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The Cost Of Paying Your Taxes Late


Examples of really bad ideas: Forgetting your spouse's birthday or your anniversary, do-it-yourself brain surgery, and forgetting to file your federal tax return or pay your federal taxes. You may be short on the cash to pay your taxes, but there are better ways to address your tax problem than avoiding it entirely.

The IRS considers failure to file a more serious situation than failure to pay, and the penalties are appropriately greater. Failure-to-file penalties typically accrue at the rate of 5% (4.5% late filing and 0.5% late payment) of your unpaid taxes each month (or partial month) that the return is late, up to 25% of the total taxes owed. If the tax filing is overdue by more than sixty days, you will incur a minimum penalty of $205 or 100% of your unpaid tax.

That is just the penalty payment – you still have to deal with accrued interest on the unpaid taxes from the due date until the date of payment (at the federal short-term rate plus 3%, which amounted to 4% for the first quarter of 2018 and 5% for the second quarter, beginning April 1st).

You may be able to get an extension on filing your taxes for up to six months under certain circumstances, such as death or illness of family members, natural disasters, incomplete tax documentation, living abroad in some situations, or being deployed in a combat zone. You may also qualify based on technical problems – for example, if you are paying electronically and the routing number supplied by your bank is incorrect.

To apply for an extension in almost all cases, you must file IRS Form 4868 prior to the April 17th filing date. However, even if you get an extension to file your tax return, you are still responsible for paying your taxes on the original due date. "Filing for an extension doesn't get you an extension to pay," says Betterment Head of Tax Eric Bronnenkant. "Let's say you don't pay by April 17th, well then you're still going to have to pay interest on that money later anyway. Filing for an extension is typically a good idea if, let's say, you haven't gotten all your tax documents, you've been working overseas and you didn't get all the information you needed from your employer, or you've got a complex tax return and you're investing in complex investments. Those are good reasons to request an extension. Requesting an extension doesn't solve any problems, if your only problem is that you expect to owe money."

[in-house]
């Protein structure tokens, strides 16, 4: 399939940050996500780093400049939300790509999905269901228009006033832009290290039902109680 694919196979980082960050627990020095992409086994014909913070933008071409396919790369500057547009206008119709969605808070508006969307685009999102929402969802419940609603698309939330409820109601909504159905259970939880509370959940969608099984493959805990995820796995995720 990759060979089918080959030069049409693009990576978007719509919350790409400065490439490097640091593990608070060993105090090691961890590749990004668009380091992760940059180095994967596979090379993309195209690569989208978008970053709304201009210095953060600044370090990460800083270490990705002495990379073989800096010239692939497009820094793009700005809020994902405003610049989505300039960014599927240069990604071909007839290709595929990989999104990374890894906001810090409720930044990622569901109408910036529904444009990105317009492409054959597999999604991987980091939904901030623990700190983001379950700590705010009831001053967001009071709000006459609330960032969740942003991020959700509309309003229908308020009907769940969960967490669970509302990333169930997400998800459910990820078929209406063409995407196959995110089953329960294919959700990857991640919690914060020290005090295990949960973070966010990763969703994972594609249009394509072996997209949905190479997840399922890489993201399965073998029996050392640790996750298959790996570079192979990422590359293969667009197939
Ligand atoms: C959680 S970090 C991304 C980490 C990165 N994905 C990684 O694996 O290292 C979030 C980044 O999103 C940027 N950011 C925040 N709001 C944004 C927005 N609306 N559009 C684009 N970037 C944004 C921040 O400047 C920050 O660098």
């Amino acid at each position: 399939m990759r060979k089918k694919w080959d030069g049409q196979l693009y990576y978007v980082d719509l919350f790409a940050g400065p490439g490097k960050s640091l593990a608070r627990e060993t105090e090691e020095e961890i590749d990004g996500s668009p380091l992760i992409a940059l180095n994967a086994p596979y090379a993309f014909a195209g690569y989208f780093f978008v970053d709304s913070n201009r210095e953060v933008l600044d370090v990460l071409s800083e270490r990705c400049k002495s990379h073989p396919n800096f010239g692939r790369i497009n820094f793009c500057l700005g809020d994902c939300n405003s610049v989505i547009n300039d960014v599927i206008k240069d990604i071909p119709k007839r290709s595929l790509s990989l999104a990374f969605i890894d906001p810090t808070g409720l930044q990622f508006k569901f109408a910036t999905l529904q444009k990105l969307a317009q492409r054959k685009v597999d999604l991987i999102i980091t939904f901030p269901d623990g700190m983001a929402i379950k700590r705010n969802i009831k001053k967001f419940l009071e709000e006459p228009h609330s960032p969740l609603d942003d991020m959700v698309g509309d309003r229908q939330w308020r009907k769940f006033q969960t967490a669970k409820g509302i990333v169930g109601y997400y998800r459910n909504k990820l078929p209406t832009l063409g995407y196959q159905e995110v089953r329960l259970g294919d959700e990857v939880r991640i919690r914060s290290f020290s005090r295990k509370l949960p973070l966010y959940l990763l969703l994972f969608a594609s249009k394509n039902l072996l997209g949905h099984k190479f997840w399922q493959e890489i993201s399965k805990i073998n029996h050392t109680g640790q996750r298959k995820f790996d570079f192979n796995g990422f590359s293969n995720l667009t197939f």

To allow for some payment latitude for estimates, the IRS waives the failure-to-pay penalty if you pay at least 90% of your taxes before the original due date and you pay the rest by the end of the extension. If you file electronically and use the IRS electronic payments options, you will not need to submit a paper copy of Form 4868 – the extension will be automatically processed.

Should you incur a failure-to-pay penalty, the charge is 0.5% per month or partial month that the charge is outstanding and is limited to 25% of the total taxes owed. Of course, interest continues to accrue indefinitely until the bill is paid.

The IRS is not interested in punishing those who fail to pay – they would much rather have the money. As a result, you may be able to work out installment plans or other payment schedules that reduce your penalties.

In a small gesture of goodwill, when the failure-to-file and the failure-to-pay penalty both apply to the same month, the failure-to-file penalty is lowered by the amount of the failure-to-pay penalty. However, the minimum penalties still apply in that case.

Make sure that you file your federal taxes on time. If there is a legitimate reason that you cannot, get an approved extension as soon as possible, make the necessary payment of estimated taxes, then work out payment terms with the IRS to minimize any damage.

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The preceding article is from one of our external contributors. It does not represent the opinion of Benzinga and has not been edited.

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